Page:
January 8, 1934
IN RE KILLANNA REALTY & CONSTRUCTION CO., INC.; NATIONAL CITY BANK OF NEW YORK
Appeal from the District Court of the United States for the Eastern District of New York.
Before MANTON, AUGUSTUS N. HAND, and CHASE, Circuit Judges.
AUGUSTUS N. HAND, Circuit Judge.
This appeal raises the question whether a creditor of a bankrupt estate which has failed to file a proof of claim within the six months succeeding adjudication should be allowed to file it nunc pro tunc under the particular circumstances disclosed by the record. In our opinion the statute is a complete bar.
The time within which claims may be proved is governed by section 57n of the Bankruptcy Act, 11 USCA § 93 (n), which provides as follows: "(n) Claims shall not be proved against a bankrupt estate subsequest to six months after the adjudication; or if they are liquidated by litigation and the final judgment therein is rendered within thirty days before or after the expiration of such time, then within sixty days after the rendition of such judgment: Provided, That the right of infants and insane persons without guardians, without notice of the proceedings, may continue six months longer."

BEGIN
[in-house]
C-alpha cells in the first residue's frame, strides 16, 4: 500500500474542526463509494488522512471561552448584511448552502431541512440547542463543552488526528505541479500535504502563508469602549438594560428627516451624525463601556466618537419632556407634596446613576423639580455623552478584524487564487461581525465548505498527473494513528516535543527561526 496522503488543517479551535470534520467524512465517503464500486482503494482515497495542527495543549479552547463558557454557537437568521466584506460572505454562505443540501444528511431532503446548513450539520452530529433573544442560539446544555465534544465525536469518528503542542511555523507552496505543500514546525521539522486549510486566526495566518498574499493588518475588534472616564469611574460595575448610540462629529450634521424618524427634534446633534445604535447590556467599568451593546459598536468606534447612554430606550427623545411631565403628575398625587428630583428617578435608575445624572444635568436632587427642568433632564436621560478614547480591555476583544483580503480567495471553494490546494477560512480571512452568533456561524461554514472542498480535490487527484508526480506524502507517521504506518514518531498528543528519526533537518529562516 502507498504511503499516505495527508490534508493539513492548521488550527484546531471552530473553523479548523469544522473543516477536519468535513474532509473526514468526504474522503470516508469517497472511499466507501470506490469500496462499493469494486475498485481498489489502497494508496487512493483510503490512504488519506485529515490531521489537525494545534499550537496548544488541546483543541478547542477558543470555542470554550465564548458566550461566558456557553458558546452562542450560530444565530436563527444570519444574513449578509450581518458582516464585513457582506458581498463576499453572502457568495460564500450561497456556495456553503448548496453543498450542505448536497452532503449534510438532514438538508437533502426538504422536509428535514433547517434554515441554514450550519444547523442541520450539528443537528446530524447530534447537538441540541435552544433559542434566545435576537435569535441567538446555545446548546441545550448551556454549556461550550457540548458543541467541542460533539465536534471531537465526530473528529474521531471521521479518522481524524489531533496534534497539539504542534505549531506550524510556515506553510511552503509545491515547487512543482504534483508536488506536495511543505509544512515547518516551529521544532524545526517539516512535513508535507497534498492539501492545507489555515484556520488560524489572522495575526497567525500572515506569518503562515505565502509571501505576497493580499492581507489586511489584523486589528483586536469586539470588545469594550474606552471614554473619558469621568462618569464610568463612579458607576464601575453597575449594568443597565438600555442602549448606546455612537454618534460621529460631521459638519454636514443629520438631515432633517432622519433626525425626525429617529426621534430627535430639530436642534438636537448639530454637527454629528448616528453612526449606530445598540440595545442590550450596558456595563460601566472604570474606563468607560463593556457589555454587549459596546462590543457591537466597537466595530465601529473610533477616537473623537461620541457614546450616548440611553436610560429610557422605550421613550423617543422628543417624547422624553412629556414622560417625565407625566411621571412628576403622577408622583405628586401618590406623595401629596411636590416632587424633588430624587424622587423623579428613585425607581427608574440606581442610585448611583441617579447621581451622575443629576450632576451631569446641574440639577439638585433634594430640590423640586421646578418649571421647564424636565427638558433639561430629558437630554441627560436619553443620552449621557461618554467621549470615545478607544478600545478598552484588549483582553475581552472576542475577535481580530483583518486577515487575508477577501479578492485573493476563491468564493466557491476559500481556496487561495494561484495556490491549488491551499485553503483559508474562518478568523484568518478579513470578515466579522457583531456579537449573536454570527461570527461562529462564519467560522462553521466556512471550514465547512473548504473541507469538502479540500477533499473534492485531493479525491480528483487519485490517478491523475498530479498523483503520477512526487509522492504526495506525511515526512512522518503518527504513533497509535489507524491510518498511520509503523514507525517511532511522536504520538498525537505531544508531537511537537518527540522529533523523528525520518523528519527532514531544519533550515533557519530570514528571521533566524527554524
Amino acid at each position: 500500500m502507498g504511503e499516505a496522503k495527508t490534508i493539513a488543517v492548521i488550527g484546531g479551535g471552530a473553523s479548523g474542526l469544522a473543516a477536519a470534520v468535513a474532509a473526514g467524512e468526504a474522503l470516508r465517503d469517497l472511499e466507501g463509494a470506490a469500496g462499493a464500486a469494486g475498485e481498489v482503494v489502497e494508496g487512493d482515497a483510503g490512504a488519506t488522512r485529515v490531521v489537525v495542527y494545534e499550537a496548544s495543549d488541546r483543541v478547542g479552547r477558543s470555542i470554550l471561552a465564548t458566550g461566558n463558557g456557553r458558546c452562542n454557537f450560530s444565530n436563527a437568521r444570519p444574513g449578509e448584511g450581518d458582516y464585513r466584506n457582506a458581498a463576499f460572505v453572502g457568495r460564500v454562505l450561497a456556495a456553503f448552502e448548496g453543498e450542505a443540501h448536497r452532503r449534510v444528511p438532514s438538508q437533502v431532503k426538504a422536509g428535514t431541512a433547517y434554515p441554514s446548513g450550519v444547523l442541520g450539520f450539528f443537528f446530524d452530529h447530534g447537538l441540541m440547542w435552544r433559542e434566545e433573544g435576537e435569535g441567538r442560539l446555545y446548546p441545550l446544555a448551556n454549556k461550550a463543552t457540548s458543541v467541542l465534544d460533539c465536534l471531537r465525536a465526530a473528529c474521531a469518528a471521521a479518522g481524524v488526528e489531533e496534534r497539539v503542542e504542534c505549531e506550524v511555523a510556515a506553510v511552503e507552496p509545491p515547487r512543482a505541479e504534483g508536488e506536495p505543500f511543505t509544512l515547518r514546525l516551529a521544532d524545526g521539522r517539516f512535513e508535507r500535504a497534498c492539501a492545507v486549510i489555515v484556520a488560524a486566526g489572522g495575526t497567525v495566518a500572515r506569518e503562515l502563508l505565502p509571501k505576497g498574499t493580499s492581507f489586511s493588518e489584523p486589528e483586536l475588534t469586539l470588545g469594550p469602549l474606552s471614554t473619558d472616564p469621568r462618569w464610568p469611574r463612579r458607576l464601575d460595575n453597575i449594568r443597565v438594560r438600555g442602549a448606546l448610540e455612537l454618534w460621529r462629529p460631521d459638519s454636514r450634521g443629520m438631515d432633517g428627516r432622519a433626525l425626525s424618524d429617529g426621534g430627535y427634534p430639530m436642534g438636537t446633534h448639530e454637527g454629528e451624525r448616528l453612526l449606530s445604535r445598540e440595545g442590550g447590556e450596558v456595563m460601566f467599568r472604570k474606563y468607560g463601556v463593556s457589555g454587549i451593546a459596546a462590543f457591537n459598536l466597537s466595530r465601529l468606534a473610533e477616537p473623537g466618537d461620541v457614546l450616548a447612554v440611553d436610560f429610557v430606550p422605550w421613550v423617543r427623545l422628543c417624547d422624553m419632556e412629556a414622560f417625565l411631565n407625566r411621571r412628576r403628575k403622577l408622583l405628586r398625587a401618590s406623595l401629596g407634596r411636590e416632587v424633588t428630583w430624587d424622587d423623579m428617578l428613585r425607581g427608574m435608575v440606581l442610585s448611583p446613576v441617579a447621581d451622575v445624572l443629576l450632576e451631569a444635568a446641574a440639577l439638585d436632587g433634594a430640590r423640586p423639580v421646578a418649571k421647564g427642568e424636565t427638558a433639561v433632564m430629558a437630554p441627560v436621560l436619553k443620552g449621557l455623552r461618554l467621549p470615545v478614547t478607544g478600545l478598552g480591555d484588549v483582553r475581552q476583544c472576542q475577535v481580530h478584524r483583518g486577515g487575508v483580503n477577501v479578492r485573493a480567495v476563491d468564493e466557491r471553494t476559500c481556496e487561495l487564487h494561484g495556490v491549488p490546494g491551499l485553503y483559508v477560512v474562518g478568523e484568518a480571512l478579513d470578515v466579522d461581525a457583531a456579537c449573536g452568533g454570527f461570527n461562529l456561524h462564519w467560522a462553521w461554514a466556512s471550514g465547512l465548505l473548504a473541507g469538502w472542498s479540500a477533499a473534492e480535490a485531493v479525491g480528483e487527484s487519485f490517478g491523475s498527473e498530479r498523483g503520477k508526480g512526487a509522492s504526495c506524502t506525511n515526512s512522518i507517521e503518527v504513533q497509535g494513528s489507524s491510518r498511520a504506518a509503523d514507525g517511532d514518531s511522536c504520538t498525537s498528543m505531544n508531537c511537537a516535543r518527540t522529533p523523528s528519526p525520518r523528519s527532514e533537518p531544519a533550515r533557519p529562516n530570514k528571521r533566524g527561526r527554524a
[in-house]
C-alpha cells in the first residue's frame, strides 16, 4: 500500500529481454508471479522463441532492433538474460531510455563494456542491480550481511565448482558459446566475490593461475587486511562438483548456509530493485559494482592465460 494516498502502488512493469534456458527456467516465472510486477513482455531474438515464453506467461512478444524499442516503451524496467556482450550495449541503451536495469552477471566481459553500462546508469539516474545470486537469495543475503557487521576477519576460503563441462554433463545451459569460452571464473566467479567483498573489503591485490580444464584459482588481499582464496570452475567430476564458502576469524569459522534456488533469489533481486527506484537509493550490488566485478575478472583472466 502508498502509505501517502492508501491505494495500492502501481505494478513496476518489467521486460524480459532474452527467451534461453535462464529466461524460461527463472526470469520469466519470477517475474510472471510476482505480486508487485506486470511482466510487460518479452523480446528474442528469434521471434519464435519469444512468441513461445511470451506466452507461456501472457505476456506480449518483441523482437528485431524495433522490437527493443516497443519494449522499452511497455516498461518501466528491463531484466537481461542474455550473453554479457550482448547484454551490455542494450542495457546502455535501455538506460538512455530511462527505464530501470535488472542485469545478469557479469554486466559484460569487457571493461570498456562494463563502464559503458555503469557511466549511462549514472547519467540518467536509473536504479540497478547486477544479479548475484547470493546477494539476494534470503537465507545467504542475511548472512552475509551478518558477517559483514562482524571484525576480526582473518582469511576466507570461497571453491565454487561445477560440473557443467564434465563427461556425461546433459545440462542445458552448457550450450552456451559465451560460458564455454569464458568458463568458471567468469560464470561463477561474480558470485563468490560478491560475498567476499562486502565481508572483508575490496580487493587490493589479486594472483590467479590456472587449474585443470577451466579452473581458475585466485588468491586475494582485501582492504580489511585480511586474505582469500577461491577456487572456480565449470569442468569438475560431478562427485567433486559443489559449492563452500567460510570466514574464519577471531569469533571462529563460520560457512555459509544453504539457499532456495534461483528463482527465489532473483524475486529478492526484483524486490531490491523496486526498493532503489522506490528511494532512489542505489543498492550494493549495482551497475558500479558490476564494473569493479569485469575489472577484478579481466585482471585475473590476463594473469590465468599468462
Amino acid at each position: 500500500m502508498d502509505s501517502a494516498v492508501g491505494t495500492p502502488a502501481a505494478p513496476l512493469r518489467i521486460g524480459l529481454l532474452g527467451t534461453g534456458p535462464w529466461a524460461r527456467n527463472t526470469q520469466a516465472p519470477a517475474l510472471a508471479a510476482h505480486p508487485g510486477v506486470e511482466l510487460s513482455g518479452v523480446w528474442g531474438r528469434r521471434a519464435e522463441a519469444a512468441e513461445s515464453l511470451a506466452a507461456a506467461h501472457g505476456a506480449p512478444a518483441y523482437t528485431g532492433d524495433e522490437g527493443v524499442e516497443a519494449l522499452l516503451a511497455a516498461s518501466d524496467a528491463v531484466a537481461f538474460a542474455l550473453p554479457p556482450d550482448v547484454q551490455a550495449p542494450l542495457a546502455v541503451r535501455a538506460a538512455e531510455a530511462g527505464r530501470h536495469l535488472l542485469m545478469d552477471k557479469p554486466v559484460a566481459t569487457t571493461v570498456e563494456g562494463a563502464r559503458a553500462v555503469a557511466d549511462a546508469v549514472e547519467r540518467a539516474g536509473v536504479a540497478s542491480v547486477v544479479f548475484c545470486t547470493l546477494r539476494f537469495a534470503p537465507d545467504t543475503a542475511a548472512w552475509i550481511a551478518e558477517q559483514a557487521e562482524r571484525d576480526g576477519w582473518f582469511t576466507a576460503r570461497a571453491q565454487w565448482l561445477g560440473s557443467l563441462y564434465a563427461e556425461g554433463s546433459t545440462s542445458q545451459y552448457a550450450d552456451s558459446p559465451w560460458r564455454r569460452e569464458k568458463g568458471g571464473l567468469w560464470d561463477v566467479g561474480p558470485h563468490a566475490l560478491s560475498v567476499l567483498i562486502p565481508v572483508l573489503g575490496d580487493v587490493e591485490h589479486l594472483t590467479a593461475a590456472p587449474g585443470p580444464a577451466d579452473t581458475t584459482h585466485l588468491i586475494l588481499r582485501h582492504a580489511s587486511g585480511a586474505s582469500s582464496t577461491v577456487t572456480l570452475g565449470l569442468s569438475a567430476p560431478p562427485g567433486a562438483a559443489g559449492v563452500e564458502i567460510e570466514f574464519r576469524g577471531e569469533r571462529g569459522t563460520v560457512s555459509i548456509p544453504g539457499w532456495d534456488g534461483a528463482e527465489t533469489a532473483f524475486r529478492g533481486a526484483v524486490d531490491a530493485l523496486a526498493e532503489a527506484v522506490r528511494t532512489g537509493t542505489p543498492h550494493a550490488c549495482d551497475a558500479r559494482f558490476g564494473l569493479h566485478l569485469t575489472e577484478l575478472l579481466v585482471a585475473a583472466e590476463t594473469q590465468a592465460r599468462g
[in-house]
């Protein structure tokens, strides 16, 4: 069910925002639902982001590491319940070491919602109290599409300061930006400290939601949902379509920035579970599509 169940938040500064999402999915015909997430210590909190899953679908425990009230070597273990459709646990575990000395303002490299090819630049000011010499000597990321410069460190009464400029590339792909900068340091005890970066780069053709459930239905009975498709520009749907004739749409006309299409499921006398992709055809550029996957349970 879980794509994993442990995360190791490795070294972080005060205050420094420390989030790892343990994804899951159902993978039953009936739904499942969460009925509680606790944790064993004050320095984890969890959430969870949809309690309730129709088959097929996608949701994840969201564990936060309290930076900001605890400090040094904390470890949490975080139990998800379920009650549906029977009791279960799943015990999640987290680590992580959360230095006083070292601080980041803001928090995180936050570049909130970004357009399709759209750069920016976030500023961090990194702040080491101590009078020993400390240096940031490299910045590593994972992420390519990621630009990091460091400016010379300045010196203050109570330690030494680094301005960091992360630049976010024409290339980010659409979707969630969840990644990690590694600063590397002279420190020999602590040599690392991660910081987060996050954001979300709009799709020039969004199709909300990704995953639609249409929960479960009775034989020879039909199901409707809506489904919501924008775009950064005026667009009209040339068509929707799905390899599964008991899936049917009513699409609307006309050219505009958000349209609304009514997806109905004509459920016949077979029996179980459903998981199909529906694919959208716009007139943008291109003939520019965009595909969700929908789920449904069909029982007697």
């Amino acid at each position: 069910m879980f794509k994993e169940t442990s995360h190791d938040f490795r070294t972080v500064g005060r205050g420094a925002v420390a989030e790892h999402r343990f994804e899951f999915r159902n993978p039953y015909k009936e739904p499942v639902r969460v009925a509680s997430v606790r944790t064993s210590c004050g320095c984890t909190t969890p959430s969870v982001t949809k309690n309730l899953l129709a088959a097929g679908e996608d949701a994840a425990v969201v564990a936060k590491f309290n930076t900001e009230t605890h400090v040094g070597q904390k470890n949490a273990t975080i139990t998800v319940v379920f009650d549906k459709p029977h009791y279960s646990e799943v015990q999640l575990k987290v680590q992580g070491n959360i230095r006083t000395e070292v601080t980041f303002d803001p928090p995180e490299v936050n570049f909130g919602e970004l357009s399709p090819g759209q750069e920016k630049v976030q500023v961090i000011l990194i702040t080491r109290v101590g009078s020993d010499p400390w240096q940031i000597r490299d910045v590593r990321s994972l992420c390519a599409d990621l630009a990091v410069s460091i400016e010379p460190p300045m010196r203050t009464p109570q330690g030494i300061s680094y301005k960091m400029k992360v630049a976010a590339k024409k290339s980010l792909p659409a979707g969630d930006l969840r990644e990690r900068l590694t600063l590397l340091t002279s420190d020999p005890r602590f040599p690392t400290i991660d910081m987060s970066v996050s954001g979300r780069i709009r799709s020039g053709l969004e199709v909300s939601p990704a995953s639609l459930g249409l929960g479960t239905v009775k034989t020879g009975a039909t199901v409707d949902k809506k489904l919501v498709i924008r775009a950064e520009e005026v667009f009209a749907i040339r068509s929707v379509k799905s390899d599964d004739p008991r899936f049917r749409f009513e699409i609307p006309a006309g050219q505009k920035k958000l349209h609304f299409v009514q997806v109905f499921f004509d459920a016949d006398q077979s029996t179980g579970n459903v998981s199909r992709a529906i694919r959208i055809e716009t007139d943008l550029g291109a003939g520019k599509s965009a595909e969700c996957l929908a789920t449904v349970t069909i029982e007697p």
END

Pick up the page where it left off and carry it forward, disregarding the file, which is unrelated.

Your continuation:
On November 27, 1931, Killanna Realty & Construction Company, Inc. (now the bankrupt), made and delivered its promissory note for $85,000 to the National City Bank of New York payable ten days after date. The note was for money loaned and was indorsed by Thomas F. Guidera, the president of the maker. The note was not paid at maturity and was duly protested for nonpayment. On December 17, 1931, it was referred to Wingate & Cullen, attorneys for the bank, who commenced an action thereon against the maker and indorser and against Augusta L. Guidera, a guarantor of the note. On January 20 and January 28, 1931, judgment was taken against Thomas F. Guidera and Augusta L. Guidera, respectively.